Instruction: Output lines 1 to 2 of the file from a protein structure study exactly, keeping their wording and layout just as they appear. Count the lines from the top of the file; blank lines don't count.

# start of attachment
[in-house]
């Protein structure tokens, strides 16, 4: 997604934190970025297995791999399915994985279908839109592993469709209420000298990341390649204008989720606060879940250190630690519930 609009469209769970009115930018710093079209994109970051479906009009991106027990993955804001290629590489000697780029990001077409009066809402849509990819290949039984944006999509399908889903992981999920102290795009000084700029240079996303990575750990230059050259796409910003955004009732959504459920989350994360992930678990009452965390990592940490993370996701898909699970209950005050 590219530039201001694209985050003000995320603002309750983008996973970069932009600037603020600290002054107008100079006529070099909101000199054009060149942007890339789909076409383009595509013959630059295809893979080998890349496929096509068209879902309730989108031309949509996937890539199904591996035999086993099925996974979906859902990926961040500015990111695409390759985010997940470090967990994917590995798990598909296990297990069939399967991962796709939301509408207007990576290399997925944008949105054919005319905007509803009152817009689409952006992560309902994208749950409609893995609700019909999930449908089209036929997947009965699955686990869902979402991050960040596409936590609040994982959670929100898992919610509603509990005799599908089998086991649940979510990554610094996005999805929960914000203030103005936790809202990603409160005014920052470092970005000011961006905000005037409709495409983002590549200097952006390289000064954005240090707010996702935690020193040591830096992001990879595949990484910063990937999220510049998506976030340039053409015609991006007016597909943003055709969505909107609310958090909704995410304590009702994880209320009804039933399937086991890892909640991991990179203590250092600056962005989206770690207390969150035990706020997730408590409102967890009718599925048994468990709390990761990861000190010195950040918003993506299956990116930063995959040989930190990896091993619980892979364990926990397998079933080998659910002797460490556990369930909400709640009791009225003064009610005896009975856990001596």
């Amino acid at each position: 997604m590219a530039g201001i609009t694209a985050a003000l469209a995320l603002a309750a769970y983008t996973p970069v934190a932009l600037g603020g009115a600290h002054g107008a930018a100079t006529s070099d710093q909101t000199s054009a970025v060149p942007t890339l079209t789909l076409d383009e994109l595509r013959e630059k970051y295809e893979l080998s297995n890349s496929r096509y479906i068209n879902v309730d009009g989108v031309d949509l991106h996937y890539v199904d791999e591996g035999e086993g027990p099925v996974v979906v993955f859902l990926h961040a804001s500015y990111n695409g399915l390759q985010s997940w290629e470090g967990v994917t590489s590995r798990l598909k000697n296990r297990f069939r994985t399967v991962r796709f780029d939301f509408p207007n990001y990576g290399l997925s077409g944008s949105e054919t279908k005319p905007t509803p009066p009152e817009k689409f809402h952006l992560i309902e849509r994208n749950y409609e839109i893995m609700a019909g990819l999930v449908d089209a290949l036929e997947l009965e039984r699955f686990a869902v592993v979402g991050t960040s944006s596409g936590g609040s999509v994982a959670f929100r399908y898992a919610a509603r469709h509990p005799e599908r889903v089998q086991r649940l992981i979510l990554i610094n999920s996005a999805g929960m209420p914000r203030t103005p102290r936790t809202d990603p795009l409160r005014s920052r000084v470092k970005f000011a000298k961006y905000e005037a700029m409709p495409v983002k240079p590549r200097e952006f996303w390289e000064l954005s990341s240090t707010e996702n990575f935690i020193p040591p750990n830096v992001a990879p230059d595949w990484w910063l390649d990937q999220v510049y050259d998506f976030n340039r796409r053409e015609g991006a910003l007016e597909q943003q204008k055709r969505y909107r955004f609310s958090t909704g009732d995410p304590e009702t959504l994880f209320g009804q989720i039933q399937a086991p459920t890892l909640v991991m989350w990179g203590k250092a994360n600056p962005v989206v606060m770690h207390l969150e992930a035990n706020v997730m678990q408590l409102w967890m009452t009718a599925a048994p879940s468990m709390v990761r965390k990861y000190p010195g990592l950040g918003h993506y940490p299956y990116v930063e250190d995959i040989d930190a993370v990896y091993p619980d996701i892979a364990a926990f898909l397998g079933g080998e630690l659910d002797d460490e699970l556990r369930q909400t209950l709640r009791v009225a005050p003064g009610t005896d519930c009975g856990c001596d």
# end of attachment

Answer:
[in-house]
């Protein structure tokens, strides 16, 4: 997604934190970025297995791999399915994985279908839109592993469709209420000298990341390649204008989720606060879940250190630690519930 609009469209769970009115930018710093079209994109970051479906009009991106027990993955804001290629590489000697780029990001077409009066809402849509990819290949039984944006999509399908889903992981999920102290795009000084700029240079996303990575750990230059050259796409910003955004009732959504459920989350994360992930678990009452965390990592940490993370996701898909699970209950005050 590219530039201001694209985050003000995320603002309750983008996973970069932009600037603020600290002054107008100079006529070099909101000199054009060149942007890339789909076409383009595509013959630059295809893979080998890349496929096509068209879902309730989108031309949509996937890539199904591996035999086993099925996974979906859902990926961040500015990111695409390759985010997940470090967990994917590995798990598909296990297990069939399967991962796709939301509408207007990576290399997925944008949105054919005319905007509803009152817009689409952006992560309902994208749950409609893995609700019909999930449908089209036929997947009965699955686990869902979402991050960040596409936590609040994982959670929100898992919610509603509990005799599908089998086991649940979510990554610094996005999805929960914000203030103005936790809202990603409160005014920052470092970005000011961006905000005037409709495409983002590549200097952006390289000064954005240090707010996702935690020193040591830096992001990879595949990484910063990937999220510049998506976030340039053409015609991006007016597909943003055709969505909107609310958090909704995410304590009702994880209320009804039933399937086991890892909640991991990179203590250092600056962005989206770690207390969150035990706020997730408590409102967890009718599925048994468990709390990761990861000190010195950040918003993506299956990116930063995959040989930190990896091993619980892979364990926990397998079933080998659910002797460490556990369930909400709640009791009225003064009610005896009975856990001596």